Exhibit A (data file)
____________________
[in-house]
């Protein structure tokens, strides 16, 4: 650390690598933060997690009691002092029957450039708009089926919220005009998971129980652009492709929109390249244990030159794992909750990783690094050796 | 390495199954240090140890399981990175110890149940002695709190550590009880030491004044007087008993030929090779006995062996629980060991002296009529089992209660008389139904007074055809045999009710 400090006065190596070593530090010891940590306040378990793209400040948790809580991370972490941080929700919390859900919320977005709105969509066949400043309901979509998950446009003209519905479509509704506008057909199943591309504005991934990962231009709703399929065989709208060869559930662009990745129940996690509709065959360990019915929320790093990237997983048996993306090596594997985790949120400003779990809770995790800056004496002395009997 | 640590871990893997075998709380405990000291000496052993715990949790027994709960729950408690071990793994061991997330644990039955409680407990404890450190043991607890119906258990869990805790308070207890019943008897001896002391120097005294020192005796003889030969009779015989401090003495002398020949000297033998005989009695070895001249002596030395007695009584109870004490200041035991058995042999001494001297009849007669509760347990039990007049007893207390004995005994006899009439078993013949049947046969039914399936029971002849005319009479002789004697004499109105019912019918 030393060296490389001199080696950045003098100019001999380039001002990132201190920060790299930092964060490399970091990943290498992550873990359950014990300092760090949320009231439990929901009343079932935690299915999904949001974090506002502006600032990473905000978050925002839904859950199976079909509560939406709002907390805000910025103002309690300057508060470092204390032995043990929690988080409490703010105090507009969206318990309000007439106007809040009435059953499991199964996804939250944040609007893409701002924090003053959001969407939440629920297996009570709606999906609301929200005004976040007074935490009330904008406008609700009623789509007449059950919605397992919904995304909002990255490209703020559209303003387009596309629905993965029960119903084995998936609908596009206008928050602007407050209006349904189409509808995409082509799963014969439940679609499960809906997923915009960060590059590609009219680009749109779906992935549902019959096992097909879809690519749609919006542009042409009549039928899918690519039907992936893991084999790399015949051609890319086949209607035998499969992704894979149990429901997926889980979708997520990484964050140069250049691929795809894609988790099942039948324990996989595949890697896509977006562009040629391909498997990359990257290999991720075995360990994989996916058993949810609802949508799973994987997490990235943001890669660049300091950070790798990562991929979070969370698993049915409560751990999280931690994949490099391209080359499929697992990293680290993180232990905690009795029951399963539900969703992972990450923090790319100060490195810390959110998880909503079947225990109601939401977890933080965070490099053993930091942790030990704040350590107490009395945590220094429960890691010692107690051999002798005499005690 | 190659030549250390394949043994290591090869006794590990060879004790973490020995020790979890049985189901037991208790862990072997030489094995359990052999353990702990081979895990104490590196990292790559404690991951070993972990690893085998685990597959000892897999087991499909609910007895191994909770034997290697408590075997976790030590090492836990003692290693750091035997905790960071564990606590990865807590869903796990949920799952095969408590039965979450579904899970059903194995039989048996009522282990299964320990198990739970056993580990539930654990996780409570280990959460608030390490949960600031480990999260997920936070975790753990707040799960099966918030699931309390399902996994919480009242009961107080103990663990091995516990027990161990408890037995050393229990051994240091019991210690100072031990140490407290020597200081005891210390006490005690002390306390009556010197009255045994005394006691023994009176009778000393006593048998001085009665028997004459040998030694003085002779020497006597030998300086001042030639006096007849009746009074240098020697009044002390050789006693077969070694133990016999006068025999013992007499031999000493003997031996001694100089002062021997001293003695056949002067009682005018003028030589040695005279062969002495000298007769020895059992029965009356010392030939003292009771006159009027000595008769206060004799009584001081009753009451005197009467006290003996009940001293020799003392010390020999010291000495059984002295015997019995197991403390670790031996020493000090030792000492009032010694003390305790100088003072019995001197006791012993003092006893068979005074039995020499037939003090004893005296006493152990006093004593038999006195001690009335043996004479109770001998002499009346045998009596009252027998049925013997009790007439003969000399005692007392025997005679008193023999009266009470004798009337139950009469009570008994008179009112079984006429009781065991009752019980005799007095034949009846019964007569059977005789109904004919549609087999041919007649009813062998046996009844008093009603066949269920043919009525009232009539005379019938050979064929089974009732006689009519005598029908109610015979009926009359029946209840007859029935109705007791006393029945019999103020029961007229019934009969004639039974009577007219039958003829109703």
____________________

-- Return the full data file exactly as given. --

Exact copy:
[in-house]
């Protein structure tokens, strides 16, 4: 650390690598933060997690009691002092029957450039708009089926919220005009998971129980652009492709929109390249244990030159794992909750990783690094050796 | 390495199954240090140890399981990175110890149940002695709190550590009880030491004044007087008993030929090779006995062996629980060991002296009529089992209660008389139904007074055809045999009710 400090006065190596070593530090010891940590306040378990793209400040948790809580991370972490941080929700919390859900919320977005709105969509066949400043309901979509998950446009003209519905479509509704506008057909199943591309504005991934990962231009709703399929065989709208060869559930662009990745129940996690509709065959360990019915929320790093990237997983048996993306090596594997985790949120400003779990809770995790800056004496002395009997 | 640590871990893997075998709380405990000291000496052993715990949790027994709960729950408690071990793994061991997330644990039955409680407990404890450190043991607890119906258990869990805790308070207890019943008897001896002391120097005294020192005796003889030969009779015989401090003495002398020949000297033998005989009695070895001249002596030395007695009584109870004490200041035991058995042999001494001297009849007669509760347990039990007049007893207390004995005994006899009439078993013949049947046969039914399936029971002849005319009479002789004697004499109105019912019918 030393060296490389001199080696950045003098100019001999380039001002990132201190920060790299930092964060490399970091990943290498992550873990359950014990300092760090949320009231439990929901009343079932935690299915999904949001974090506002502006600032990473905000978050925002839904859950199976079909509560939406709002907390805000910025103002309690300057508060470092204390032995043990929690988080409490703010105090507009969206318990309000007439106007809040009435059953499991199964996804939250944040609007893409701002924090003053959001969407939440629920297996009570709606999906609301929200005004976040007074935490009330904008406008609700009623789509007449059950919605397992919904995304909002990255490209703020559209303003387009596309629905993965029960119903084995998936609908596009206008928050602007407050209006349904189409509808995409082509799963014969439940679609499960809906997923915009960060590059590609009219680009749109779906992935549902019959096992097909879809690519749609919006542009042409009549039928899918690519039907992936893991084999790399015949051609890319086949209607035998499969992704894979149990429901997926889980979708997520990484964050140069250049691929795809894609988790099942039948324990996989595949890697896509977006562009040629391909498997990359990257290999991720075995360990994989996916058993949810609802949508799973994987997490990235943001890669660049300091950070790798990562991929979070969370698993049915409560751990999280931690994949490099391209080359499929697992990293680290993180232990905690009795029951399963539900969703992972990450923090790319100060490195810390959110998880909503079947225990109601939401977890933080965070490099053993930091942790030990704040350590107490009395945590220094429960890691010692107690051999002798005499005690 | 190659030549250390394949043994290591090869006794590990060879004790973490020995020790979890049985189901037991208790862990072997030489094995359990052999353990702990081979895990104490590196990292790559404690991951070993972990690893085998685990597959000892897999087991499909609910007895191994909770034997290697408590075997976790030590090492836990003692290693750091035997905790960071564990606590990865807590869903796990949920799952095969408590039965979450579904899970059903194995039989048996009522282990299964320990198990739970056993580990539930654990996780409570280990959460608030390490949960600031480990999260997920936070975790753990707040799960099966918030699931309390399902996994919480009242009961107080103990663990091995516990027990161990408890037995050393229990051994240091019991210690100072031990140490407290020597200081005891210390006490005690002390306390009556010197009255045994005394006691023994009176009778000393006593048998001085009665028997004459040998030694003085002779020497006597030998300086001042030639006096007849009746009074240098020697009044002390050789006693077969070694133990016999006068025999013992007499031999000493003997031996001694100089002062021997001293003695056949002067009682005018003028030589040695005279062969002495000298007769020895059992029965009356010392030939003292009771006159009027000595008769206060004799009584001081009753009451005197009467006290003996009940001293020799003392010390020999010291000495059984002295015997019995197991403390670790031996020493000090030792000492009032010694003390305790100088003072019995001197006791012993003092006893068979005074039995020499037939003090004893005296006493152990006093004593038999006195001690009335043996004479109770001998002499009346045998009596009252027998049925013997009790007439003969000399005692007392025997005679008193023999009266009470004798009337139950009469009570008994008179009112079984006429009781065991009752019980005799007095034949009846019964007569059977005789109904004919549609087999041919007649009813062998046996009844008093009603066949269920043919009525009232009539005379019938050979064929089974009732006689009519005598029908109610015979009926009359029946209840007859029935109705007791006393029945019999103020029961007229019934009969004639039974009577007219039958003829109703």